Professionalism in the opioid epidemic

6.1: Consistently demonstrate compassion, respect, honesty, integrity, accountability, altruism, prudence, social justice, and commitment to excellence in all professional and personal responsibilities.

Providing care to patients with opioid use disorder during the opioid epidemic is one of the most difficult challenges for internal medicine physicians. In my clinical experience, I have seen loss of trust lead to communication breakdowns, inconsistencies, and emotional tension for patient and provider. As I strive to provide the highest quality patient care to each of my patients, achieving patient-centered care in this setting has been difficult.

My first memorable interaction with a patient suffering from opioid use disorder occurred during my third-year general medicine rotation. The patient was admitted for a kidney stone which caused him excruciating pain. He demanded high doses of IV opioids and became enraged when my attending recommended against opioids. I felt bad for the bedside nurse who spent the entire day sympathizing with the patient, yet stopped short of providing relief by opioids. I felt bad for the patient, who became addicted to opioids initially prescribed by his doctors. And I felt bad for our attending, who spent nearly an hour delineating why we needed to trial non-opioids first and refusing to engage in a bargain for medications. Unable to reach a common ground, he had to excuse himself to see a sick patient. I wondered if I had the reserve to withstand this tension on a daily basis. Returning the next day, we fortunately found some common ground. Although it cost time from the day, the persistence proved worth the effort.

Hoping to learn more about managing pain for patients with opioid use disorder, I enrolled in MAT waiver training. The program helped me to better understand the public health impact of opioid diversion. I completed the training so that in the future I can facilitate care for patients who are candidates for this treatment.

I returned to the general medicine wards for my fourth year sub-internship. This time, I aimed to take more responsibility communicating with difficult patients and resolving conflict. Many of our patients struggled with addiction to alcohol, heroin, and cocaine. When I presented a patient with a documented history of polysubstance abuse, my attending encouraged me to consider using “substance use disorder” as a more patient-centered term.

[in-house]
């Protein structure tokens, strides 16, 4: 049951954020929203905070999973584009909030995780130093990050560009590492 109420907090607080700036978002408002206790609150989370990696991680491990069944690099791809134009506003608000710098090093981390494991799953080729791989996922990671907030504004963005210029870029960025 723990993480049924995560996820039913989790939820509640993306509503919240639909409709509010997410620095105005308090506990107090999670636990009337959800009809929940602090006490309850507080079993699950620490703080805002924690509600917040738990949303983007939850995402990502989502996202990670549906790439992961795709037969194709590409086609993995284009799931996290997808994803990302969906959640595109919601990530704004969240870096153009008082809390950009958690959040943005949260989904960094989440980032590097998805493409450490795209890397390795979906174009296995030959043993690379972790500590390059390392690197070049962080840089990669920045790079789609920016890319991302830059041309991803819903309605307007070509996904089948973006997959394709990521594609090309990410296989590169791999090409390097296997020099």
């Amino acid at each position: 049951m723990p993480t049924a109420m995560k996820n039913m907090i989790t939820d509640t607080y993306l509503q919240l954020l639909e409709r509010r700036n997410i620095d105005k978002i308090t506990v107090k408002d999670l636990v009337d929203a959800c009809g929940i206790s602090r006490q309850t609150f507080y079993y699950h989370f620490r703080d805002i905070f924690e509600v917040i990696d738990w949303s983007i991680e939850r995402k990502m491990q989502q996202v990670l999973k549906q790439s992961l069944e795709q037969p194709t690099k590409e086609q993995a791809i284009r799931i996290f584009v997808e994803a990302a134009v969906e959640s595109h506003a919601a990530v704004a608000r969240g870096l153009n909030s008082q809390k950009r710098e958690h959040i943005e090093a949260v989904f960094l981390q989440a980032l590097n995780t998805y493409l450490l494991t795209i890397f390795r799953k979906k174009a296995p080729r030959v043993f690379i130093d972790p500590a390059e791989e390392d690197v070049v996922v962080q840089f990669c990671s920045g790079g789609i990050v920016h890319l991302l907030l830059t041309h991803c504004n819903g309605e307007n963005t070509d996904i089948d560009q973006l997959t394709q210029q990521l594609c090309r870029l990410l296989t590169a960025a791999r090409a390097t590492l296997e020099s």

One of our patients who had used IV heroin in the past was given a PICC line for outpatient antibiotics. She spent days waiting to be placed in a facility, and we tried to alleviate her anxiety. Then one day, without warning, she disappeared from the unit. We were shocked to hear that she had snuck out in the middle of the night after receiving the PICC line. It felt like deception. How could we possibly trust our next patient?

Later that week, I evaluated a patient with hidradenitis suppurativa and a history suspicious for cocaine use. She was in the process of finding a new primary care physician. When I saw her, she was in excruciating pain and yelled that she didn’t want to be bothered by medical students with redundant questions. I attempted to reason, but she demanded I leave the room. The resident decided to provide oxycodone for breakthrough pain given her severe flare of hidradenitis.

I thought about finding a new patient. I sensed this would take up my time and energy. But knowing her case, I decided to take ownership and revisit her the next day. We made some progress and I learned that she was having difficulty finding a primary care physician. Outside of the hospital, she could not access opioid analgesics without a primary care physician. We would have to work with case management to keep her pain under control after discharge.

A new attending started on service the following day. I respectfully introduced our patient, who thankfully had allowed me to examine her that morning. Just as we were leaving the room, the nurse asked if we were in agreement with oxycodone for breakthrough pain. The attending told her to remove oxycodone from the list and then quickly moved on to the next room. The intern was upset about this, because she had previously set different expectations for the patient. The nurse now had to withhold analgesia from a suffering patient. I could understand our new attending’s discretion to provide therapy, but the discrepancy in plans put stress on the team and patient. With this change in course, the patient perceived that we lost trust in her.

Later that day, I checked on her and she asked me sadly, “Why does everyone keep avoiding me when I ask why I can’t have something more for pain?” It seemed like everyone was sideskirting something, saying they didn’t know or they weren’t sure. “I just want someone to please give me a straight answer.” I felt convicted to provide an honest response, even though I wished I could defer her to the residents. I promised her I would check with the residents and return soon with an answer.